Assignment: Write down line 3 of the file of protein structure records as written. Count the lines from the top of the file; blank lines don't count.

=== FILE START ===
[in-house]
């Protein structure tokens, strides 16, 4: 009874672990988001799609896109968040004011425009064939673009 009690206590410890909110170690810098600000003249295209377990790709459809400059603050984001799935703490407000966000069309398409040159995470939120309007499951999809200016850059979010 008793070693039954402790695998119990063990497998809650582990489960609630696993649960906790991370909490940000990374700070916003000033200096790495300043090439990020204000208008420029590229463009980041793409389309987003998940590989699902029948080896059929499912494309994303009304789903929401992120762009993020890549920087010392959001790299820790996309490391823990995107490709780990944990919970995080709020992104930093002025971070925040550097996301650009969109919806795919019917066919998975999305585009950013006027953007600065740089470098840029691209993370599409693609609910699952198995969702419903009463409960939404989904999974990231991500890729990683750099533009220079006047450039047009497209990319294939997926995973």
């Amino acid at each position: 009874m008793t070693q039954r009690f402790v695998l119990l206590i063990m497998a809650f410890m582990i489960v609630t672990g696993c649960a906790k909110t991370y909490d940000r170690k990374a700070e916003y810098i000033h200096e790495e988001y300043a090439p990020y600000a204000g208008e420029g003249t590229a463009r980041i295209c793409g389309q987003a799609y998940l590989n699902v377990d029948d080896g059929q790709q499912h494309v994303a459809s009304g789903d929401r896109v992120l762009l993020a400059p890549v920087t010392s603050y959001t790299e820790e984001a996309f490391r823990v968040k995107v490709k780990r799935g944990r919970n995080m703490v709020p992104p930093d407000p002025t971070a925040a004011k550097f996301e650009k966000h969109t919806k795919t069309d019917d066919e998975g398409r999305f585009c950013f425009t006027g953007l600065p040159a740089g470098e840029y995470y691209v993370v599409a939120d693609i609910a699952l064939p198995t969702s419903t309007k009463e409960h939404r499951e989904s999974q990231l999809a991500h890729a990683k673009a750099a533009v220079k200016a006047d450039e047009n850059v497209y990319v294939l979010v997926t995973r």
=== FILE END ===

């Amino acid at each position: 009874m008793t070693q039954r009690f402790v695998l119990l206590i063990m497998a809650f410890m582990i489960v609630t672990g696993c649960a906790k909110t991370y909490d940000r170690k990374a700070e916003y810098i000033h200096e790495e988001y300043a090439p990020y600000a204000g208008e420029g003249t590229a463009r980041i295209c793409g389309q987003a799609y998940l590989n699902v377990d029948d080896g059929q790709q499912h494309v994303a459809s009304g789903d929401r896109v992120l762009l993020a400059p890549v920087t010392s603050y959001t790299e820790e984001a996309f490391r823990v968040k995107v490709k780990r799935g944990r919970n995080m703490v709020p992104p930093d407000p002025t971070a925040a004011k550097f996301e650009k966000h969109t919806k795919t069309d019917d066919e998975g398409r999305f585009c950013f425009t006027g953007l600065p040159a740089g470098e840029y995470y691209v993370v599409a939120d693609i609910a699952l064939p198995t969702s419903t309007k009463e409960h939404r499951e989904s999974q990231l999809a991500h890729a990683k673009a750099a533009v220079k200016a006047d450039e047009n850059v497209y990319v294939l979010v997926t995973r």